5. Decrease in cash flow destroys returns to investors, which leads to the acceleration of capital flight and eventually consolidation. As oil and gas companies find themselves increasingly cut-off from traditional sources of funding, the status quo has dramatically changed. The industry as a whole has shifted from growth-focus to survival, and here survival depends on the financial means to weather the downturn. H2 2020 has seen well, or at least relatively well, capitalized majors begin the acquisition cycle in earnest, with major acquisitions by Chevron (acquiring Noble Energy), Pioneer (acquiring Parsley Energy), and Conoco (acquiring Concho Resources). Should the pandemic continue on through 2021, resulting in a continued low-price environment which leads to correspondingly low returns, the number of vulnerable companies faced with insolvency or acquisition will increase exponentially. Consolidation will occur en masse in all facets of the upstream oil and gas industry, including service providers.

6. What is the most likely outcome? Consolidation and Concentration. Should the pandemic continue on relatively unabated through 2021, the most likely outcome for the domestic oil and gas industry is Consolidation and Concentration. Simply put, there will be fewer companies in all areas of the industry – E&P, services, mid-stream – focused on a smaller, tighter geographic footprint in select areas: the Permian Basin, as well as the Bakken, Eagle Ford, and Haynesville Shales.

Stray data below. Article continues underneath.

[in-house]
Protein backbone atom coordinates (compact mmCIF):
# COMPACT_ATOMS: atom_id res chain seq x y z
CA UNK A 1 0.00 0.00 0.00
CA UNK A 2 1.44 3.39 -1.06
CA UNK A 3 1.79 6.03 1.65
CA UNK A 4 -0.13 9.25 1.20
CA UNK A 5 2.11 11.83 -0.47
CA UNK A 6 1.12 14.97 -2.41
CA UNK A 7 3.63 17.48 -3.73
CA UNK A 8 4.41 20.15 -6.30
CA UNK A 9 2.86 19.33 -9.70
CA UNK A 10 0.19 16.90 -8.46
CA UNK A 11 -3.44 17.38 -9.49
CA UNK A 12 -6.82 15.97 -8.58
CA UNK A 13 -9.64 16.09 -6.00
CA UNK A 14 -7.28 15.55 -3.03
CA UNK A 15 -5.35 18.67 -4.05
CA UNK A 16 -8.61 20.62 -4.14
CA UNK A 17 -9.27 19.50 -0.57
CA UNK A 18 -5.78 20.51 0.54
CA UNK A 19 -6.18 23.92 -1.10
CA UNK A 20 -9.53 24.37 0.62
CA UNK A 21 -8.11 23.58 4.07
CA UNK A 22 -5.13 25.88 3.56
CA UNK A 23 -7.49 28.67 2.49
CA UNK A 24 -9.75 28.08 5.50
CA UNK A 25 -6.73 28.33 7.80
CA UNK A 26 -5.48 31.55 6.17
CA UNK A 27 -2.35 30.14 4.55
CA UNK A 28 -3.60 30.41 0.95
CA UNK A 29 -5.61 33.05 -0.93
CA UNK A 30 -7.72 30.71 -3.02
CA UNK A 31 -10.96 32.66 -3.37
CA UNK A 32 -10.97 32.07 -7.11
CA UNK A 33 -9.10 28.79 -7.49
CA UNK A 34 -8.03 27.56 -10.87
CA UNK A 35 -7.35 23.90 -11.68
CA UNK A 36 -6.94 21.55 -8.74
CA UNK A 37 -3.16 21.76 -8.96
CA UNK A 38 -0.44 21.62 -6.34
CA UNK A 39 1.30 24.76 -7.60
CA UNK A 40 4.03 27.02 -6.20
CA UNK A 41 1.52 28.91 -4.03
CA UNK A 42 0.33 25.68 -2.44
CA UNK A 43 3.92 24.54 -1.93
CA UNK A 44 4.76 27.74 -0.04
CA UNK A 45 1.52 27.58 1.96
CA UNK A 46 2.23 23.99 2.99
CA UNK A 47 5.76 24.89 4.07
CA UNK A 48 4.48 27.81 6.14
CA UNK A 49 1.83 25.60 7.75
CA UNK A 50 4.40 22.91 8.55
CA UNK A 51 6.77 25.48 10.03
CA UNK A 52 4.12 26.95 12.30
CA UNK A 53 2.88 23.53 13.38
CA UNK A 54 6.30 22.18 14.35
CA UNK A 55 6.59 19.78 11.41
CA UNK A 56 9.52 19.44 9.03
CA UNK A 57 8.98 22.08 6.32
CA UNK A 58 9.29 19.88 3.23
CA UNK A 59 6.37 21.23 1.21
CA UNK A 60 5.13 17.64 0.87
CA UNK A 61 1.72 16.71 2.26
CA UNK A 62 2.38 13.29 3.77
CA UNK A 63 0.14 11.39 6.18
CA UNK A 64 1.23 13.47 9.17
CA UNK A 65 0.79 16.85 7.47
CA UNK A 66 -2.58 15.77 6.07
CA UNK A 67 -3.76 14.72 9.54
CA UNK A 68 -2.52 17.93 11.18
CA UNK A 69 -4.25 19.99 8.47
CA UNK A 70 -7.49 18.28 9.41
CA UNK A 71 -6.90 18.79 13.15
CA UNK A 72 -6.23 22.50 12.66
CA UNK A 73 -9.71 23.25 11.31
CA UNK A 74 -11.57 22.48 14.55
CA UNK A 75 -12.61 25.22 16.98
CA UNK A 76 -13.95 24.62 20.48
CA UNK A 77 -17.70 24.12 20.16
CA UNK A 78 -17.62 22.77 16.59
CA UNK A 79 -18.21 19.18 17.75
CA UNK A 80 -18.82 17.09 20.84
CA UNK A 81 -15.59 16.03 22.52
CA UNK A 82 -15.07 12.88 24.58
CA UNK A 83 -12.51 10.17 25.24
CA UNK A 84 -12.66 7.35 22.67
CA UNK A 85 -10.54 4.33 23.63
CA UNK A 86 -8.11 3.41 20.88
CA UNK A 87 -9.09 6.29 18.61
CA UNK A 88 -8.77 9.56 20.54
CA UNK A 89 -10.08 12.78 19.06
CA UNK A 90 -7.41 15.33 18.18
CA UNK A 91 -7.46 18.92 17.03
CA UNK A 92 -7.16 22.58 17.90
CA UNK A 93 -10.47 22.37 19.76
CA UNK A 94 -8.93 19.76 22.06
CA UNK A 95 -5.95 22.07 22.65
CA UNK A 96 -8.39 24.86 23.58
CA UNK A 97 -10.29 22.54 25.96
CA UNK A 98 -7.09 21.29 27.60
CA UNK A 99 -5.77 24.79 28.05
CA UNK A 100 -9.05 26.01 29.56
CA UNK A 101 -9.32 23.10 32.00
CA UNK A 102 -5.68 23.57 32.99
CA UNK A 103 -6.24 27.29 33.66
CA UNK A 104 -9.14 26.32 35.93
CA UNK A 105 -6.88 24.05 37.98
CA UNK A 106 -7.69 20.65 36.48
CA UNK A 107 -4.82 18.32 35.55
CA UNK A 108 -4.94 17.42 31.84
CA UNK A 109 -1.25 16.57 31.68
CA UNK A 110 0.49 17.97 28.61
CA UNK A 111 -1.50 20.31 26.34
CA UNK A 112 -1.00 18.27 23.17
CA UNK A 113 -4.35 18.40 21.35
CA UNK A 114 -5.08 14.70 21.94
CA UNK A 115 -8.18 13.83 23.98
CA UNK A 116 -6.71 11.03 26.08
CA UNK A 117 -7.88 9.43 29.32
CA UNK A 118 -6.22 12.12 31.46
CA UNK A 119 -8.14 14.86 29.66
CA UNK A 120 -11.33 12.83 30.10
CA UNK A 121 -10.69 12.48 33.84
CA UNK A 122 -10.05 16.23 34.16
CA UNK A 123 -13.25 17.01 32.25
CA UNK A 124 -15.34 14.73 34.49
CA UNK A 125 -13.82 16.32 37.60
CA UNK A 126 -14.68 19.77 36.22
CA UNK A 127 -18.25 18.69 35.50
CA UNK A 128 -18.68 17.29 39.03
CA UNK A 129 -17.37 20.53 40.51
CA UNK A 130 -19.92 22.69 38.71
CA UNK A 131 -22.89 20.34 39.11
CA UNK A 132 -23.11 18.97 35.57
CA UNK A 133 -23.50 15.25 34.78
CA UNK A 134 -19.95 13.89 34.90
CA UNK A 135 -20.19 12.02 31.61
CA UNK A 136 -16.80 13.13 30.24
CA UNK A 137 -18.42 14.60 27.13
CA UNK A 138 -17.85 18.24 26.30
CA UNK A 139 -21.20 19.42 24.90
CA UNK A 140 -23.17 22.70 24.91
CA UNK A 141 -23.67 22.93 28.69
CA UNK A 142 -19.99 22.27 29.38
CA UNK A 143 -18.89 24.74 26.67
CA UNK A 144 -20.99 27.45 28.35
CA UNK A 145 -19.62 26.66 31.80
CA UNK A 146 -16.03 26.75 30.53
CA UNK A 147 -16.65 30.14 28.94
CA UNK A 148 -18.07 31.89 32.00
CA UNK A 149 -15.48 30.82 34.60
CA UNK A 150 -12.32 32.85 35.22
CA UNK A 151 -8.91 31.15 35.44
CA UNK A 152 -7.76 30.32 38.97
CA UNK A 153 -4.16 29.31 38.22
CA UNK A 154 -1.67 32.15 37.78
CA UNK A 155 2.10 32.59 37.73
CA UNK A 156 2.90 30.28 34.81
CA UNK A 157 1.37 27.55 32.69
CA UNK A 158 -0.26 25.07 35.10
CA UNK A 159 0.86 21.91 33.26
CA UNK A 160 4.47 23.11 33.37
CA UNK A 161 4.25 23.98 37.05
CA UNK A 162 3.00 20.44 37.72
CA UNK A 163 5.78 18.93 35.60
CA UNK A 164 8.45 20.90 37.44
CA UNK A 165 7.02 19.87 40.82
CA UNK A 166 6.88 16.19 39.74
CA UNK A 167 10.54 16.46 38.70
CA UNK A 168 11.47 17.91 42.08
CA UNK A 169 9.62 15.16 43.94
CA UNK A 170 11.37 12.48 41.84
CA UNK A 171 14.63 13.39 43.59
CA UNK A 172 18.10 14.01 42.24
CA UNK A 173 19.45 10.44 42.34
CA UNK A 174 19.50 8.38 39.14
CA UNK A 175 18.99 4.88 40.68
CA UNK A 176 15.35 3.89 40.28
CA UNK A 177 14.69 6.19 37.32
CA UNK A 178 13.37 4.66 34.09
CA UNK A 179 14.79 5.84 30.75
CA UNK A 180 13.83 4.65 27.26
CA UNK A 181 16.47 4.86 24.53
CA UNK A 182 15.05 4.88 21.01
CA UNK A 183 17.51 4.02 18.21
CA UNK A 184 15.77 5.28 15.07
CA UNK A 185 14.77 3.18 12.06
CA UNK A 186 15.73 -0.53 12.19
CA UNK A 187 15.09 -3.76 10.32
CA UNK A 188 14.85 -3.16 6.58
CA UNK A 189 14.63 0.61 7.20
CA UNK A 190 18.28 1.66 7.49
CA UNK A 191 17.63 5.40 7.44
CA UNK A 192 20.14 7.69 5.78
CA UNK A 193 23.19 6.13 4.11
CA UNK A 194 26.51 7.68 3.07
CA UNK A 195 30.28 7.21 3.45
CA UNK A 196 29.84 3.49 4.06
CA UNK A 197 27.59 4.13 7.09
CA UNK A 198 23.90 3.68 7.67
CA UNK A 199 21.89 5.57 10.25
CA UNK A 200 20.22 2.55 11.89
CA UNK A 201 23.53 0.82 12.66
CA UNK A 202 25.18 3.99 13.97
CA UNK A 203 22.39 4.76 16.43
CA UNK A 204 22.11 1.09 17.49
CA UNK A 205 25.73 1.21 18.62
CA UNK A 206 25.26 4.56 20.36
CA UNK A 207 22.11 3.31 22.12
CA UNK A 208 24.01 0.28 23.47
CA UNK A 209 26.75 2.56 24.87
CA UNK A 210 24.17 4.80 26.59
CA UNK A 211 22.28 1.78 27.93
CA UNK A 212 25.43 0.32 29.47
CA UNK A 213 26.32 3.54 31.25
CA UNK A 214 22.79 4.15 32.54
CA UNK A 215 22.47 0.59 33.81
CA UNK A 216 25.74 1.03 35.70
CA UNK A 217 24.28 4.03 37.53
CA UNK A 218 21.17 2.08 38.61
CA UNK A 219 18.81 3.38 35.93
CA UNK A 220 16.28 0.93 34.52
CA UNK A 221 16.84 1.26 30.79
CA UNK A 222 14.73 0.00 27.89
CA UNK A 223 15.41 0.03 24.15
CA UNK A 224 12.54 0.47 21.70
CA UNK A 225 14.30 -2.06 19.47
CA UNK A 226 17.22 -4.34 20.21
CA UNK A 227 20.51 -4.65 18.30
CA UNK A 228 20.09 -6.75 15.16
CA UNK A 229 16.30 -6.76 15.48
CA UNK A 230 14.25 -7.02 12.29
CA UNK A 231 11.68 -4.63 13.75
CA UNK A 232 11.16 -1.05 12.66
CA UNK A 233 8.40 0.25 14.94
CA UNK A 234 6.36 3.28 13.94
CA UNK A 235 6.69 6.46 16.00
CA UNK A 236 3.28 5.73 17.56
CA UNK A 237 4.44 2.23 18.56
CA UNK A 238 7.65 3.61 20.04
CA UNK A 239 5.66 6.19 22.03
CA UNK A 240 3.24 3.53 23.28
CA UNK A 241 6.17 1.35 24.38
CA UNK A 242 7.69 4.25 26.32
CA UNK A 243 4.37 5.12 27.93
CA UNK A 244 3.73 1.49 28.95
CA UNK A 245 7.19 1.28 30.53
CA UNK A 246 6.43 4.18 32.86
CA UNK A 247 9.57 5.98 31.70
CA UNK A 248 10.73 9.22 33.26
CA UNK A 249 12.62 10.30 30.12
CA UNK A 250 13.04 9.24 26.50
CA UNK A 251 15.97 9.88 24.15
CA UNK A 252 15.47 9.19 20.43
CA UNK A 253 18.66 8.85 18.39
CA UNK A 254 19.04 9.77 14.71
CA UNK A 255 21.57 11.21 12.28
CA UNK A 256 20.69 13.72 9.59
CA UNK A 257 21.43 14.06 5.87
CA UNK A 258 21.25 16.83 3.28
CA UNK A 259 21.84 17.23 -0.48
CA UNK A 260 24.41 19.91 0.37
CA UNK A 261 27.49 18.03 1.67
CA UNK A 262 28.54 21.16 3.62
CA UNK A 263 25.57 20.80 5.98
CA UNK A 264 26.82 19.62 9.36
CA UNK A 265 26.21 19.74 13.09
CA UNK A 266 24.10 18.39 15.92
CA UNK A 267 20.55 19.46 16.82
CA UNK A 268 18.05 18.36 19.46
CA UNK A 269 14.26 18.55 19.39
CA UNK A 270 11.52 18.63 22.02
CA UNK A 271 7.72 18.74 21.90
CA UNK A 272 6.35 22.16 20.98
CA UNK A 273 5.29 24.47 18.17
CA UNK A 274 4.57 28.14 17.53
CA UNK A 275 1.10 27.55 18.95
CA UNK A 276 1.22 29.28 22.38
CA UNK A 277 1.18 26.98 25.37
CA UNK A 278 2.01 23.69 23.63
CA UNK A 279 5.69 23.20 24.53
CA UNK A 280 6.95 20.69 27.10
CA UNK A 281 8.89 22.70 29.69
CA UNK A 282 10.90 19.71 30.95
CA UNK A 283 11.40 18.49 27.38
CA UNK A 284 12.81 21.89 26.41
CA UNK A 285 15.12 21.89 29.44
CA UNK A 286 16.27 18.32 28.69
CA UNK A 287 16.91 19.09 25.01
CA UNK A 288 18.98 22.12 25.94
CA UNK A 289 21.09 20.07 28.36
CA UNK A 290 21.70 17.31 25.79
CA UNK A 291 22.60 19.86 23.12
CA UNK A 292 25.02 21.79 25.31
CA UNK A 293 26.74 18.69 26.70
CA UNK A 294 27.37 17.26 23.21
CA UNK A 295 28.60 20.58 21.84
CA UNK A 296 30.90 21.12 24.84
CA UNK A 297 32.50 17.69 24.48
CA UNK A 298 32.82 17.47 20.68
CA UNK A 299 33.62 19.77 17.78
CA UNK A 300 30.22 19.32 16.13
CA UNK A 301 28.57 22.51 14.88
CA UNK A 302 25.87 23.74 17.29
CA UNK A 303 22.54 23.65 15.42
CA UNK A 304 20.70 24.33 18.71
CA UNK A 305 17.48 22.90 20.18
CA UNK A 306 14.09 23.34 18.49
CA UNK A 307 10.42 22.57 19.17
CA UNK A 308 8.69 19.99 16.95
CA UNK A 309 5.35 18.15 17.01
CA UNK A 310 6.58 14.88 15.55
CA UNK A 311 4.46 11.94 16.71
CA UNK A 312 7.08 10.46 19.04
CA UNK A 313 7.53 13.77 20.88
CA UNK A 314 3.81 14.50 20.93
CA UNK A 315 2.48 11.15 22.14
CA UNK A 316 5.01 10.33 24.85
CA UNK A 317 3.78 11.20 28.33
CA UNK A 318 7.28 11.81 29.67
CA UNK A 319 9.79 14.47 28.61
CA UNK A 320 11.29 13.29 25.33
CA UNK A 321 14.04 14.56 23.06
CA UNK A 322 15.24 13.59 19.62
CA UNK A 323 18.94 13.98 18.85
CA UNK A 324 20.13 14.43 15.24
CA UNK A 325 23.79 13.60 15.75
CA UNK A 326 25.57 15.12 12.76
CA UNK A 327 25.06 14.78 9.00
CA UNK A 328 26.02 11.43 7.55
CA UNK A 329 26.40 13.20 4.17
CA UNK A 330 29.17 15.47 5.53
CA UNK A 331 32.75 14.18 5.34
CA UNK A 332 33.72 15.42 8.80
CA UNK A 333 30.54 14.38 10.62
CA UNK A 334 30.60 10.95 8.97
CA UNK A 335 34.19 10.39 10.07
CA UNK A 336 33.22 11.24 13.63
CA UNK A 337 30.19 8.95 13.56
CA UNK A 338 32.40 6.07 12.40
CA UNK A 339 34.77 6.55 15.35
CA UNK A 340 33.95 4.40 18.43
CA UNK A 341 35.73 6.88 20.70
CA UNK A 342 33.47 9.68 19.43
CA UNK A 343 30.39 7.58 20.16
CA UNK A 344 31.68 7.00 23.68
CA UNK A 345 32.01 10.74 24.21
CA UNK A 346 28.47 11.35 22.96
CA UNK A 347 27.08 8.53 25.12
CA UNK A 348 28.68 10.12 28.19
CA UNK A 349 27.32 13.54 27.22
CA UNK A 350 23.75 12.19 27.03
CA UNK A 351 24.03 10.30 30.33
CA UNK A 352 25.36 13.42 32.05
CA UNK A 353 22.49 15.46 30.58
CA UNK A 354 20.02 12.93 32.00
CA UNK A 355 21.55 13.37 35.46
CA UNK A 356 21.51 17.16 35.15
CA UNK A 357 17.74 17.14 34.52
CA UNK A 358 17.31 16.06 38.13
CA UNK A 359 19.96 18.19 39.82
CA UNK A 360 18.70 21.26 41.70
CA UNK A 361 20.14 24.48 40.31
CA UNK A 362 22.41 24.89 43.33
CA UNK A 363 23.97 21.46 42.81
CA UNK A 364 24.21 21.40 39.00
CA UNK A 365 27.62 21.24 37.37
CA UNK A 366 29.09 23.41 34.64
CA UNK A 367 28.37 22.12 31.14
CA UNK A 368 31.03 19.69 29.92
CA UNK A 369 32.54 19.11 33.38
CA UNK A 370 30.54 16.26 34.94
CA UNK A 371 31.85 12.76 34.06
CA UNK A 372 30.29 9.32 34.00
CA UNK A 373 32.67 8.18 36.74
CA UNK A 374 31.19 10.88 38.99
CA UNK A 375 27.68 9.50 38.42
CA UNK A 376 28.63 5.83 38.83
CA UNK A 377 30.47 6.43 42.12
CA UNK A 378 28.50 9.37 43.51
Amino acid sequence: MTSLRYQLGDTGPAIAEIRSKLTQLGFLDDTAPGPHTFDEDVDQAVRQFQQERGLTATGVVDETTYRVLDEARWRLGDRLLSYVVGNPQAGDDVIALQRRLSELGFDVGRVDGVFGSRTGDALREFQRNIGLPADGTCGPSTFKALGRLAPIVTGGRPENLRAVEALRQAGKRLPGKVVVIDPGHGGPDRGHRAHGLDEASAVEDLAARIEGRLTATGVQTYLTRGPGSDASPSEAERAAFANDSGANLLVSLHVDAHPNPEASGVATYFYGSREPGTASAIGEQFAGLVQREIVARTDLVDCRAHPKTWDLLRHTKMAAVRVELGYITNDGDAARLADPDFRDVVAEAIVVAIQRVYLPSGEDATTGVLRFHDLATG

Additionally, if these predictions ensue, the potential beneficiaries will be those companies well-positioned to acquire low-cost operators and core acreage positions. Ideally, these are stock deals for less than 10% premiums. For mineral and royalty owners, now is the perfect time to prepare for an upswing. A good start would be to focus on the three most common issues that could be missed or glossed over during periods of highly active oil and gas development: the operator’s ability to hold acreage, confirming payment in full on all production from their minerals, and ensuring that any concerns about surface operations are properly addressed.

In a time of exponential change in both the global economy and the oil and gas industry, it is imperative that mineral owners have a complete understanding of their mineral asset portfolio and its full value profile both today and tomorrow. Therefore, for this audience specifically, Massive Minerals Management wrote an insider’s guide entitled “Top 12 questions mineral owners should ask” which can be found online here.

“If the Covid-19 pandemic continues through 2021, the oil industry and mineral owners should note that: drilling may slow, operator turnover will be high, royalty cash flow may decrease, and mineral acquisition offers may increase,” adds Holliday. “It’s paramount that mineral owners remain vigilant in these times and continue to monitor and compare production volumes, production payments, and lease compliance to ensure that any discrepancies are timely caught and addressed.”